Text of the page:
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Understanding online infidelity and divorce

Online cheating has swept through marriages in every area of the world. The problem for a spouse is proving what is happening is adultery. Courts in the United States have been slow to accept online infidelity as a reason for divorce in Texas despite the fact that an online relationship has the power to break up a marriage.

What is online infidelity?

What makes up online infidelity has led to a range of opinions and ideas entering the mainstream. For a Texas court to recognize online infidelity, those involved need to meet in person. Meetings taking place over messaging apps, social media platforms, and chat rooms are not enough for a court to recognize adultery as a reason for divorce. Online meetings for chat, sexual encounters, and entertainment are reasons for online infidelity.

Neglecting a family

Online relationships will often lead to one spouse acting on their online relationship. Traveling to meet an online partner is one part of the process of removing yourself from a family. Courts in Texas will recognize online infidelity as a reason for divorce when one spouse begins to neglect their family. Failing to meet a duty of care toward children can be a reason for divorce.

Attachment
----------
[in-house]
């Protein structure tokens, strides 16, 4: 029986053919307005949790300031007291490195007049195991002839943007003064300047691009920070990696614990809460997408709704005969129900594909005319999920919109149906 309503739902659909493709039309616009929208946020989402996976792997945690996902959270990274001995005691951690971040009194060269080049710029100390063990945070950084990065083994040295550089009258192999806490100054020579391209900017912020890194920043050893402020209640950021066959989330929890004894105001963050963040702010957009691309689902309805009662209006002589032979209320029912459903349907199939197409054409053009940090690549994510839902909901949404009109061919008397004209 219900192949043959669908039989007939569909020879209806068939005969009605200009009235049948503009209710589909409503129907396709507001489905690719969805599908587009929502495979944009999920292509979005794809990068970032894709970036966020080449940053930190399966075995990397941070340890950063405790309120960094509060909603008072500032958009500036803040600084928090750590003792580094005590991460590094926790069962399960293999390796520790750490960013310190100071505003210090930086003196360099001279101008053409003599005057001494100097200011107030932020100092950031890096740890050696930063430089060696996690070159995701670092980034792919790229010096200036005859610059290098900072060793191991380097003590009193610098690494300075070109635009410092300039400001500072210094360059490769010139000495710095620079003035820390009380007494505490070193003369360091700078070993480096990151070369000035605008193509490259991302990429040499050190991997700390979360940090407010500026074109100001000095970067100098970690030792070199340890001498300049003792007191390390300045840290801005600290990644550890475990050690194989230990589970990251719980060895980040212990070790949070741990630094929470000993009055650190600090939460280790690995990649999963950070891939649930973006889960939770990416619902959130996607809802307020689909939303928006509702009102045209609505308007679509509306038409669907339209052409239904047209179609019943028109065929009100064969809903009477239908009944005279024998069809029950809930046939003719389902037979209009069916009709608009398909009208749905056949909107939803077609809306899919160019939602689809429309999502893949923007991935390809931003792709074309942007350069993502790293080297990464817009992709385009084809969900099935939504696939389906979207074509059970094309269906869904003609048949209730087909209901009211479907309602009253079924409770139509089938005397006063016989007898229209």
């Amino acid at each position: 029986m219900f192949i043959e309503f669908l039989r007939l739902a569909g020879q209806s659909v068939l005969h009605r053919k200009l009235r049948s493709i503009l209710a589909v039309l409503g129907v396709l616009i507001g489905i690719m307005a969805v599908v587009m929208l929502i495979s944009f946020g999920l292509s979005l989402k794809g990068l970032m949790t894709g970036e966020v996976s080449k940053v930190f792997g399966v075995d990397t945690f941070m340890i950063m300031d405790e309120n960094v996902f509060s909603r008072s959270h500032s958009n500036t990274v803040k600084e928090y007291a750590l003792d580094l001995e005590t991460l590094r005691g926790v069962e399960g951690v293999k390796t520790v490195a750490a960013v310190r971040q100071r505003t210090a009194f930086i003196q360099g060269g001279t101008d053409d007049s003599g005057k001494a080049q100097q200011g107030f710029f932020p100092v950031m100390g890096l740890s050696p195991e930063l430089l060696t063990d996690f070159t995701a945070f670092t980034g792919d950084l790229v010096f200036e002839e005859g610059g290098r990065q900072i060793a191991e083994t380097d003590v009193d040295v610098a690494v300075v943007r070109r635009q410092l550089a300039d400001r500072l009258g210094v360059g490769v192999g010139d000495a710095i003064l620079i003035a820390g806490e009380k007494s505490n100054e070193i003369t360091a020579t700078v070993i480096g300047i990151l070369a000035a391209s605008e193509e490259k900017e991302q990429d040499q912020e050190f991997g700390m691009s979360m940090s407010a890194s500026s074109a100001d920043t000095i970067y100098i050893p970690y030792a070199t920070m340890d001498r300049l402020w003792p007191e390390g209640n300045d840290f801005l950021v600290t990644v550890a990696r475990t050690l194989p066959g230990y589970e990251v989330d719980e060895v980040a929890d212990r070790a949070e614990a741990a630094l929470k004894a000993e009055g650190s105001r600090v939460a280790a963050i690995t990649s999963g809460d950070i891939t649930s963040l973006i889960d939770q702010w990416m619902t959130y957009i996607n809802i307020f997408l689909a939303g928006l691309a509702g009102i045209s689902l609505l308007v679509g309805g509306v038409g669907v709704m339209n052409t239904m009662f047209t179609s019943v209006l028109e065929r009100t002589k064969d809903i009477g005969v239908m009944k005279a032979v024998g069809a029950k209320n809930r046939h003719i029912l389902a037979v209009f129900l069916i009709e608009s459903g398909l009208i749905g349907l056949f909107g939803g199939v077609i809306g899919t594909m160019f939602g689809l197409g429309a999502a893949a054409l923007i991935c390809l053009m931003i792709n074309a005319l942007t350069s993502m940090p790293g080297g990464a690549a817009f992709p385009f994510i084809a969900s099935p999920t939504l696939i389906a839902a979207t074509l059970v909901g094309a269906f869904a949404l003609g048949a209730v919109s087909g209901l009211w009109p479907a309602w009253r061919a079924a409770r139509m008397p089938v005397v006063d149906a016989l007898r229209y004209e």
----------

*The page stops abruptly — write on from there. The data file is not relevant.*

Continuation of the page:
Monitoring online time

Once the divorce process has begun, a court will take into account time spent online as part of the settlement. Prolonged periods on gaming and relationship apps can be problematic when awarding child custody. Online infidelity is seen in some courts as a relinquishment of parental responsibility.

The lack of a legal definition of online infidelity is problematic during a divorce. Understanding the difficulties of proving online infidelity is important when starting divorce proceedings.